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Accessibility Map

A polling station map that shows which station can be easily accessed by people in wheelchairs and also shows with which voting mechanisms a station is equipped. Creating awareness and giving information on billboards, sport events, malls, lobbies.

Photo of Stefan Ritter
10 27

Written by

Similar to the London tube map - it could have clear icons that tell you with one look if a station has disabled access and to which extend it does.

The map could also be a way of creating sensibility and awareness and at the same time giving vital information to those in need:

  • It could be printed and sent to voters before election day as part of the voting
  • It could be posted around town on giant billboards
  • It could be projected on screens at sport events
  • It could be hung in public spaces, malls, or lobbies
  • It could be printed with braille dots for blind people


After listening to the Global Issue video posted by Daniel, I believe this will also help to lower the mental barrier for people with limitations to actually go voting without having the fear of being embarrassed.

Building on the " Mapping, Accessibility Rating and Traffic Reports" concept I believe we could design a printed map that could be more easily accessed by less tech savvy voters. But it would also work as an APP or website with location based services.

Building on " Complete Online Polling Station Performance Tracking Platform" and Graham's inspiration on Yelp for polling stations, I integrated simple happiness icons into the map. They could be interactive in the APP and online version. When you click on the happiness icon it will link you to the  SeeClickFix site of the polling station.

How will this concept improve election accessibility for everyone?

It will be a reminder that there is an election, and help everyone locate their polling station more easily.

How well does this concept adapt to the changing needs of different voter communities?

Before I managed to delete this entry, Anne-Laure Fayard mentioned in a comment that this concept is based on the premise, that voters may change their poll station from the one they have been assigned to. In countries where this is not possible, the map could be redesigned to be used in a campaign to highlight the necessity of being able to switch polling station. Especially if they are not all equipped with the same standards

My Virtual Team

Anne-Laure Fayard Daniel Castro Ashley Jablow Paul Reader Graham

10 comments

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DeletedUser

I like the concept. About the braille version... tactile maps can be really hard to understand, it is an art in itself to create a good one. So I guess for the braille version it is probably most effective if it is a text based version. Maybe a list ordered on distance or user satisfaction, with the exact street address. The address can be given to a taxi driver for instance or used as input for a navigation system.
And when you are making a digital text version it could be a table where you can sort on the various characteristics. This would help people that are not good with maps. It could make it also an interesting tool to measure the level of accessibility in a district. This could possibly add pressure to policy makers.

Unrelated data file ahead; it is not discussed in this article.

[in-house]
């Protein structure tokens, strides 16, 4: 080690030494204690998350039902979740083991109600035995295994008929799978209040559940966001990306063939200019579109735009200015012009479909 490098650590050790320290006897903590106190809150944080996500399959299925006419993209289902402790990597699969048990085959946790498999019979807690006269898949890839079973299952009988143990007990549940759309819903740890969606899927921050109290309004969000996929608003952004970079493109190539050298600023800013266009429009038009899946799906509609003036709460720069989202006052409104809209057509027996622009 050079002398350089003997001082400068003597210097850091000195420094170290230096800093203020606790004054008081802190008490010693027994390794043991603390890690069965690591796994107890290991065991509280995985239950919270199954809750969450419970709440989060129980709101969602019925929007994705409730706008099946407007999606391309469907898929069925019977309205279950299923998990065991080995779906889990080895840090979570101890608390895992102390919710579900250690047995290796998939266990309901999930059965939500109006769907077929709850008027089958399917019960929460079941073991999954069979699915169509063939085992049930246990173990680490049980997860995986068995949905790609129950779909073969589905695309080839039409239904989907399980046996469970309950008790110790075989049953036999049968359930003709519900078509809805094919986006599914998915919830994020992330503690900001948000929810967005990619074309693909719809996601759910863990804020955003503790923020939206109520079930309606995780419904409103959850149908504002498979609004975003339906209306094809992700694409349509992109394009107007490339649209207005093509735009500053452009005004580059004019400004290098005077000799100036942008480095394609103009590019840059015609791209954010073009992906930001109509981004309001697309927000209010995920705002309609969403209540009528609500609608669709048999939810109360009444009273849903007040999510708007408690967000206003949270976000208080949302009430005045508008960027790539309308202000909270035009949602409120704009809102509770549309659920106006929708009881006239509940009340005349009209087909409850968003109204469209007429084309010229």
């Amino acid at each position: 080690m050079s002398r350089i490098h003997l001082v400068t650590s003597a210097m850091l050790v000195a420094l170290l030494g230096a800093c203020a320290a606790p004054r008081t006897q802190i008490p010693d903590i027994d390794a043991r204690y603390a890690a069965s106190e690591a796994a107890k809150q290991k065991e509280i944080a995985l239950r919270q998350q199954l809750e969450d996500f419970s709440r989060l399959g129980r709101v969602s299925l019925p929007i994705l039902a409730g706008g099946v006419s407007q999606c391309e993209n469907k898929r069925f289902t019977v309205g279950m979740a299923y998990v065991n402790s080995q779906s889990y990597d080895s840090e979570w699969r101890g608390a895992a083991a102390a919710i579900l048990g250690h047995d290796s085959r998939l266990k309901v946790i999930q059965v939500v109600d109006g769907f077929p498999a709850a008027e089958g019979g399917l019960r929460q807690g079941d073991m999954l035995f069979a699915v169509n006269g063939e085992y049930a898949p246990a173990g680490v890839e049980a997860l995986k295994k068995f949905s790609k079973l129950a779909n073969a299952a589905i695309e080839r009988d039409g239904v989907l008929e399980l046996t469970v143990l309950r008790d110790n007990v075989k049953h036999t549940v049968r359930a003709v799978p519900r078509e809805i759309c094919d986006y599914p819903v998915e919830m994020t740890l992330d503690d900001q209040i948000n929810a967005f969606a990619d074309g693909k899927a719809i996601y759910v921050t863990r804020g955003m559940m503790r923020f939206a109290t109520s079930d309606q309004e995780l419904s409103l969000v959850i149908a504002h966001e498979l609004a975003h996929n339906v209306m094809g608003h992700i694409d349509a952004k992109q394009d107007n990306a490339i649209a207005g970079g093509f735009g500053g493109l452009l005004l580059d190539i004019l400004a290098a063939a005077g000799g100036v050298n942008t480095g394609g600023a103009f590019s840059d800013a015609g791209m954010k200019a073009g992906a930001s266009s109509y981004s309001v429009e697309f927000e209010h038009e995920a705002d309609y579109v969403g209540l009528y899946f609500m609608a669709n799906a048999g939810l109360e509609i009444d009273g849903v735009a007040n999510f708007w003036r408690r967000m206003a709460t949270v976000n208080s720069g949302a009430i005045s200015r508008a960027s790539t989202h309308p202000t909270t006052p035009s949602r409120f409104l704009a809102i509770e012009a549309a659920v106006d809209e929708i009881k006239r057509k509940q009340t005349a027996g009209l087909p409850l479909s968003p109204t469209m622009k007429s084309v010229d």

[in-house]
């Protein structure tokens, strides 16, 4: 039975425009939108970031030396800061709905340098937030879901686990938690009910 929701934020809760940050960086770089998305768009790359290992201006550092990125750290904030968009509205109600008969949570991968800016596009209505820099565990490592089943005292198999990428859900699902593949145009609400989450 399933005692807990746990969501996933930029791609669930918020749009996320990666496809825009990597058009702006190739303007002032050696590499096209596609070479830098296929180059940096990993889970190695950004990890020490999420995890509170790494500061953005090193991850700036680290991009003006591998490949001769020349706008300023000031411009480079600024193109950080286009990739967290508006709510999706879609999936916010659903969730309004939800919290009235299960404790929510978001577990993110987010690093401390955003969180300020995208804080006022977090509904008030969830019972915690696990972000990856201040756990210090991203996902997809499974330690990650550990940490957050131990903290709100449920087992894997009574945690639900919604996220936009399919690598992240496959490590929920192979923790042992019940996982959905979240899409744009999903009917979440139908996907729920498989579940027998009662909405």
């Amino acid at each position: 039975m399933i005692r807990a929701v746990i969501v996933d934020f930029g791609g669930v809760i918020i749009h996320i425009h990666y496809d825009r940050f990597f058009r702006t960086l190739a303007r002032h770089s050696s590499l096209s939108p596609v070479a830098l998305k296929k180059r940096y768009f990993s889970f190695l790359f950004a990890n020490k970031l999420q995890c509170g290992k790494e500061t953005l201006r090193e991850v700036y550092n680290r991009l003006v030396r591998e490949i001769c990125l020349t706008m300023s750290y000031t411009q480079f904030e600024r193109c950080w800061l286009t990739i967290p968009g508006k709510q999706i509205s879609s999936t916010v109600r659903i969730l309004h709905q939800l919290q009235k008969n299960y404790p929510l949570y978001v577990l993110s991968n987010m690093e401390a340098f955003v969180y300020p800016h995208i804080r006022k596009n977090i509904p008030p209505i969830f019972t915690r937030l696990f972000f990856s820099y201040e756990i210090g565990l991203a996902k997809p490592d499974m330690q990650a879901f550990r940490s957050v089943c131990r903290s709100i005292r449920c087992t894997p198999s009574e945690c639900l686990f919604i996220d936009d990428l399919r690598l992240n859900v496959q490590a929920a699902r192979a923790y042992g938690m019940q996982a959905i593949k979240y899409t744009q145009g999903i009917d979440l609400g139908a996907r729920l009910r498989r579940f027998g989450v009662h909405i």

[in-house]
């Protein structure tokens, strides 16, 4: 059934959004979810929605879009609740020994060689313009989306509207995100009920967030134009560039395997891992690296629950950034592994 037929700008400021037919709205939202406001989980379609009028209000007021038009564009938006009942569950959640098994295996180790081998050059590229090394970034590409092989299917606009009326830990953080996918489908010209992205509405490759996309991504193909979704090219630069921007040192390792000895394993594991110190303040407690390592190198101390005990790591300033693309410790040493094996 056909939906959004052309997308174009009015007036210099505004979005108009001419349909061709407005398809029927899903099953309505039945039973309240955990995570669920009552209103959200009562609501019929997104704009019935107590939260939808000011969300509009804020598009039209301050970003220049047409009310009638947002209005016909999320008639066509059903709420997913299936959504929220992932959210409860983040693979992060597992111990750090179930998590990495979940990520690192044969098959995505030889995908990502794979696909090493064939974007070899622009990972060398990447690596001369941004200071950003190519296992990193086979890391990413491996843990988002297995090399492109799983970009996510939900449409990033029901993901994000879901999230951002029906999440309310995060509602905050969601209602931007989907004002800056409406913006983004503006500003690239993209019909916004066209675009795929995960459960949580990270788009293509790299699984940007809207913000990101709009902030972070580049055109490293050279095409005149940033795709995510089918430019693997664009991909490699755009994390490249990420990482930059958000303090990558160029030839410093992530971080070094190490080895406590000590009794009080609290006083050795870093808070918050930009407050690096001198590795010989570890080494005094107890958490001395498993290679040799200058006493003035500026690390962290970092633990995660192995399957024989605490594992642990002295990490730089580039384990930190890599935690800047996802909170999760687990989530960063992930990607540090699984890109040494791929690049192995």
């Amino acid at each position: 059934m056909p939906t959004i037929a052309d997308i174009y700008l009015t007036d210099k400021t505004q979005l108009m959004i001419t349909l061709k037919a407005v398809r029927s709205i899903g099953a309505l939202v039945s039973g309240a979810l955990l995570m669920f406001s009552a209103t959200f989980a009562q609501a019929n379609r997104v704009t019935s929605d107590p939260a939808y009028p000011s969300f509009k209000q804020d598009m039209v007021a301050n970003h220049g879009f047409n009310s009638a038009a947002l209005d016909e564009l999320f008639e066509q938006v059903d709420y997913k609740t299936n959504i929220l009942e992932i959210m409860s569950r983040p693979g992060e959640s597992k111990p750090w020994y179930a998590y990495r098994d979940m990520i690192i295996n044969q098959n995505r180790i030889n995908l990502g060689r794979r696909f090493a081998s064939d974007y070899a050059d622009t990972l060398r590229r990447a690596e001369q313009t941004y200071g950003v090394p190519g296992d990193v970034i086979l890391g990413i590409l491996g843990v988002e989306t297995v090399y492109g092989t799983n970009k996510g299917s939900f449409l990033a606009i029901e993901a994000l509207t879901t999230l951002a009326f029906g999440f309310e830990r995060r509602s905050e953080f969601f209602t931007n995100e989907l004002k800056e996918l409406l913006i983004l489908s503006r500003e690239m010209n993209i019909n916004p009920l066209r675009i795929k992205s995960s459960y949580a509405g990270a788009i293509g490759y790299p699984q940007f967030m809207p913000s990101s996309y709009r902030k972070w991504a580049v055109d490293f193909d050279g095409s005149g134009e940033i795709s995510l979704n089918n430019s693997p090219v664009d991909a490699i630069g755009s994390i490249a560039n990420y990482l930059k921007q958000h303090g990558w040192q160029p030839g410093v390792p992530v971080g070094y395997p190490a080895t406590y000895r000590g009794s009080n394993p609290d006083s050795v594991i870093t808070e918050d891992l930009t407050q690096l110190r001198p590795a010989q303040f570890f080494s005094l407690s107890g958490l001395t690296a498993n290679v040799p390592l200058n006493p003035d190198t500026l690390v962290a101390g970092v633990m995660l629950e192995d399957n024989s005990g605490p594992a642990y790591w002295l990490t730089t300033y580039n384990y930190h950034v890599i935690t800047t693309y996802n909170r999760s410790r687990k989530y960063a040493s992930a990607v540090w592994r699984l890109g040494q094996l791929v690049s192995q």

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DeletedUser

I really like the idea. Many people have smartphones, iPads and other mobile devices with wifi or 3G services. Since many people cannot change their voting district, what if the voter could use their mobile device or laptop to download a digital copy of the map and input their address to be told exactly where they need to go in either step by step direction or through gps.

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DeletedUser

I would also want to add directions by public transport. Not everyone owns or can drive a car ....

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DeletedUser

Stefan, it is a great idea to have apps and physical maps at the same time. I like the concept of posting physical maps not only to give information about location, but also to create awareness that election day is coming. I also like the idea of clear icons that could tell you vital information about a poll station with one look. Pictures speak better than words, especially if the icons you use are adapted from icons we see daily.

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Photo of Paul Reader

I thoroughly agree - the lack of easily recognisable icons was a design flaw in my mapping type concept, and the exposure for the election, the polling places, what they offer and possibly new technologies could all be incorporated into physical as well as apps and online mapping.

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DeletedUser

This idea is great. I like how you were able to incorporate a physical
Map and also an app into this design.

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Photo of Patricio M. Hidalgo

Your concept makes everyone aware of location. I like it

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Photo of Paul Reader

Well reconstructed Stefan I will link back to this from my Tactile and Narrative Maps too although their focus is more upon navigating near and inside polling places it is vital that people know how to get to their polling places and what they will find when they get there.

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Photo of Meena Kadri

Nice one, Stefan – and great that you've soldiered right along and taken the comments into consideration. Great collaborative attitude! Loving what you've got going on here – and that you've developed some sketches to flesh things out further.

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Photo of Paul Reader

Agreed Meena